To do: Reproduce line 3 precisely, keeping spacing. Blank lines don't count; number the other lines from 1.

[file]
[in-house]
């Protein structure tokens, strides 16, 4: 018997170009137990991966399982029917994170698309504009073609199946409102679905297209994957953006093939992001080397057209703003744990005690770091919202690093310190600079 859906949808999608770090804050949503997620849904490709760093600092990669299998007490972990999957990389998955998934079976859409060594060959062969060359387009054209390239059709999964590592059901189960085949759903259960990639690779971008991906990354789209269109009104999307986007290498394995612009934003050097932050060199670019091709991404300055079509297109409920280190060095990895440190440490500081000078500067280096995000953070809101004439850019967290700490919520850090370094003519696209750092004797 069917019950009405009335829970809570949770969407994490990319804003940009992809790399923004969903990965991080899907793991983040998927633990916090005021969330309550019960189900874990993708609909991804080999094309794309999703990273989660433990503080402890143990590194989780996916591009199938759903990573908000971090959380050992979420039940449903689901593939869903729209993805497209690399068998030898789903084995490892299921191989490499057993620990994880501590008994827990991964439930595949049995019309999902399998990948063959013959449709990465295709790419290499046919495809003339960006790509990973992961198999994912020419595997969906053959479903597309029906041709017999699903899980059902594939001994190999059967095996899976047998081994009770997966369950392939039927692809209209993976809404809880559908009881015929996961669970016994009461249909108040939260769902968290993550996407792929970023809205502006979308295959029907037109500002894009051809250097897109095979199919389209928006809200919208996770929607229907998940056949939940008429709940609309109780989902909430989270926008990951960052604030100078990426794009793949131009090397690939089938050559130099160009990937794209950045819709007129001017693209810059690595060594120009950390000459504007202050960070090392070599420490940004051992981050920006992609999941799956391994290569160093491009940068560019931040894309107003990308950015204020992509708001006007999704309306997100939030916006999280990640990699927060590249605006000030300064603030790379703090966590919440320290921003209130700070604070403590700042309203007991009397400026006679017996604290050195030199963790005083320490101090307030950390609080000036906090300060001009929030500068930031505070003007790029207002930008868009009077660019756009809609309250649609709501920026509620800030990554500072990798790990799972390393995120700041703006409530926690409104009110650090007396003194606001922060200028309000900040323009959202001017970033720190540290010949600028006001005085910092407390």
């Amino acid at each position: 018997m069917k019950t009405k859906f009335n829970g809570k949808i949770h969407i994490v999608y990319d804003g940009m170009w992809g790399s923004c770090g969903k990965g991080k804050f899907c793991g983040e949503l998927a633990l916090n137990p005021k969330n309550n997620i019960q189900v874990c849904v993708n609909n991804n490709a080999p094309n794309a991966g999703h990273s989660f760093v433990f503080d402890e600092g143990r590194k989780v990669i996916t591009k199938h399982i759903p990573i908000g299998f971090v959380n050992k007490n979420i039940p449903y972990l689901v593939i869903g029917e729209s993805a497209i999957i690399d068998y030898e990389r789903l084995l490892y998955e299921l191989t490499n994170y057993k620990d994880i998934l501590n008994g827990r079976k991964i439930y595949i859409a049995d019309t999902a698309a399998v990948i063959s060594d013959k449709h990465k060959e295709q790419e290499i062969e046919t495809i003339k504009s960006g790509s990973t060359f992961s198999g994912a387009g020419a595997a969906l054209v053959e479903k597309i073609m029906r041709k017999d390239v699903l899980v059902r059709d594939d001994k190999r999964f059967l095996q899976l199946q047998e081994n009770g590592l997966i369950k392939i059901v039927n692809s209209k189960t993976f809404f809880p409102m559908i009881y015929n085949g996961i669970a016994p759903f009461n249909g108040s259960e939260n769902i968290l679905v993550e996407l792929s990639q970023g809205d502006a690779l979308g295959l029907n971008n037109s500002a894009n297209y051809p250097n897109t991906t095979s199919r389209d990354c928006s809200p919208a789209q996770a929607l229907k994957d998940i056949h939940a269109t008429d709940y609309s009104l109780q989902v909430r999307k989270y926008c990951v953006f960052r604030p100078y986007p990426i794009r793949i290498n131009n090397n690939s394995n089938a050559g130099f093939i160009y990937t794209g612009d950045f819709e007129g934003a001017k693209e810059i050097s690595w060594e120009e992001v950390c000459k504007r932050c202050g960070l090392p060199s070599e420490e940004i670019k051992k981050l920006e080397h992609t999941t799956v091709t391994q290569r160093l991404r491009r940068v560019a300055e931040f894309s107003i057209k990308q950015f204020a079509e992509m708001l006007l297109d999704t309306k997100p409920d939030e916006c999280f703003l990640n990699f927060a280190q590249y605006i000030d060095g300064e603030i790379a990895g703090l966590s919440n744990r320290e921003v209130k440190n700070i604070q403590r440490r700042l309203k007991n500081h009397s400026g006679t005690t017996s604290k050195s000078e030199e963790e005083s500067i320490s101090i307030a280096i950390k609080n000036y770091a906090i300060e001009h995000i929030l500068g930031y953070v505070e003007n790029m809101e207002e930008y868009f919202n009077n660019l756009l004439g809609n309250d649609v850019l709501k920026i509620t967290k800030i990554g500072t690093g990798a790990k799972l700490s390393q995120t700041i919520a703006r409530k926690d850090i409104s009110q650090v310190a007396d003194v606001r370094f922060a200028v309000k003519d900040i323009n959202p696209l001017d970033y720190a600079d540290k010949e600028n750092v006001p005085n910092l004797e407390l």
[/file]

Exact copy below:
């Amino acid at each position: 018997m069917k019950t009405k859906f009335n829970g809570k949808i949770h969407i994490v999608y990319d804003g940009m170009w992809g790399s923004c770090g969903k990965g991080k804050f899907c793991g983040e949503l998927a633990l916090n137990p005021k969330n309550n997620i019960q189900v874990c849904v993708n609909n991804n490709a080999p094309n794309a991966g999703h990273s989660f760093v433990f503080d402890e600092g143990r590194k989780v990669i996916t591009k199938h399982i759903p990573i908000g299998f971090v959380n050992k007490n979420i039940p449903y972990l689901v593939i869903g029917e729209s993805a497209i999957i690399d068998y030898e990389r789903l084995l490892y998955e299921l191989t490499n994170y057993k620990d994880i998934l501590n008994g827990r079976k991964i439930y595949i859409a049995d019309t999902a698309a399998v990948i063959s060594d013959k449709h990465k060959e295709q790419e290499i062969e046919t495809i003339k504009s960006g790509s990973t060359f992961s198999g994912a387009g020419a595997a969906l054209v053959e479903k597309i073609m029906r041709k017999d390239v699903l899980v059902r059709d594939d001994k190999r999964f059967l095996q899976l199946q047998e081994n009770g590592l997966i369950k392939i059901v039927n692809s209209k189960t993976f809404f809880p409102m559908i009881y015929n085949g996961i669970a016994p759903f009461n249909g108040s259960e939260n769902i968290l679905v993550e996407l792929s990639q970023g809205d502006a690779l979308g295959l029907n971008n037109s500002a894009n297209y051809p250097n897109t991906t095979s199919r389209d990354c928006s809200p919208a789209q996770a929607l229907k994957d998940i056949h939940a269109t008429d709940y609309s009104l109780q989902v909430r999307k989270y926008c990951v953006f960052r604030p100078y986007p990426i794009r793949i290498n131009n090397n690939s394995n089938a050559g130099f093939i160009y990937t794209g612009d950045f819709e007129g934003a001017k693209e810059i050097s690595w060594e120009e992001v950390c000459k504007r932050c202050g960070l090392p060199s070599e420490e940004i670019k051992k981050l920006e080397h992609t999941t799956v091709t391994q290569r160093l991404r491009r940068v560019a300055e931040f894309s107003i057209k990308q950015f204020a079509e992509m708001l006007l297109d999704t309306k997100p409920d939030e916006c999280f703003l990640n990699f927060a280190q590249y605006i000030d060095g300064e603030i790379a990895g703090l966590s919440n744990r320290e921003v209130k440190n700070i604070q403590r440490r700042l309203k007991n500081h009397s400026g006679t005690t017996s604290k050195s000078e030199e963790e005083s500067i320490s101090i307030a280096i950390k609080n000036y770091a906090i300060e001009h995000i929030l500068g930031y953070v505070e003007n790029m809101e207002e930008y868009f919202n009077n660019l756009l004439g809609n309250d649609v850019l709501k920026i509620t967290k800030i990554g500072t690093g990798a790990k799972l700490s390393q995120t700041i919520a703006r409530k926690d850090i409104s009110q650090v310190a007396d003194v606001r370094f922060a200028v309000k003519d900040i323009n959202p696209l001017d970033y720190a600079d540290k010949e600028n750092v006001p005085n910092l004797e407390l």